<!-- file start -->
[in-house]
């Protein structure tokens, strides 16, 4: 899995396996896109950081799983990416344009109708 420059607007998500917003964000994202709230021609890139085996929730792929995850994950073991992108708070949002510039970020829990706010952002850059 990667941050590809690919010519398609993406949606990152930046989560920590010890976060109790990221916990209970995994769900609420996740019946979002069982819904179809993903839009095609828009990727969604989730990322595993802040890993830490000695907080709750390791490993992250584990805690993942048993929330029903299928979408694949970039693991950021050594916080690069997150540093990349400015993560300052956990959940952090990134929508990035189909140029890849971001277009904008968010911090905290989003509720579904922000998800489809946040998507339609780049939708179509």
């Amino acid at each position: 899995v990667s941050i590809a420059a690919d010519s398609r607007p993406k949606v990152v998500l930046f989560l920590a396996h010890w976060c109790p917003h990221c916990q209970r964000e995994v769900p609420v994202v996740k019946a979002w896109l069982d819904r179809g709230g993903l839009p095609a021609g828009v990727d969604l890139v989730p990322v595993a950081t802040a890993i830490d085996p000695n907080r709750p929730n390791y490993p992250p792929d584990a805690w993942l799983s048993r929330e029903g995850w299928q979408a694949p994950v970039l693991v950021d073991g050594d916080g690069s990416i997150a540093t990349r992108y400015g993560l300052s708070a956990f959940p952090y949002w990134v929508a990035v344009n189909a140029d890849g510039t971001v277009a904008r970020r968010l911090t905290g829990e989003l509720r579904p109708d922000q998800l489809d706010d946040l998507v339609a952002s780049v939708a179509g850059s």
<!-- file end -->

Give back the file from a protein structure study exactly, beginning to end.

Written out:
[in-house]
């Protein structure tokens, strides 16, 4: 899995396996896109950081799983990416344009109708 420059607007998500917003964000994202709230021609890139085996929730792929995850994950073991992108708070949002510039970020829990706010952002850059 990667941050590809690919010519398609993406949606990152930046989560920590010890976060109790990221916990209970995994769900609420996740019946979002069982819904179809993903839009095609828009990727969604989730990322595993802040890993830490000695907080709750390791490993992250584990805690993942048993929330029903299928979408694949970039693991950021050594916080690069997150540093990349400015993560300052956990959940952090990134929508990035189909140029890849971001277009904008968010911090905290989003509720579904922000998800489809946040998507339609780049939708179509």
């Amino acid at each position: 899995v990667s941050i590809a420059a690919d010519s398609r607007p993406k949606v990152v998500l930046f989560l920590a396996h010890w976060c109790p917003h990221c916990q209970r964000e995994v769900p609420v994202v996740k019946a979002w896109l069982d819904r179809g709230g993903l839009p095609a021609g828009v990727d969604l890139v989730p990322v595993a950081t802040a890993i830490d085996p000695n907080r709750p929730n390791y490993p992250p792929d584990a805690w993942l799983s048993r929330e029903g995850w299928q979408a694949p994950v970039l693991v950021d073991g050594d916080g690069s990416i997150a540093t990349r992108y400015g993560l300052s708070a956990f959940p952090y949002w990134v929508a990035v344009n189909a140029d890849g510039t971001v277009a904008r970020r968010l911090t905290g829990e989003l509720r579904p109708d922000q998800l489809d706010d946040l998507v339609a952002s780049v939708a179509g850059s």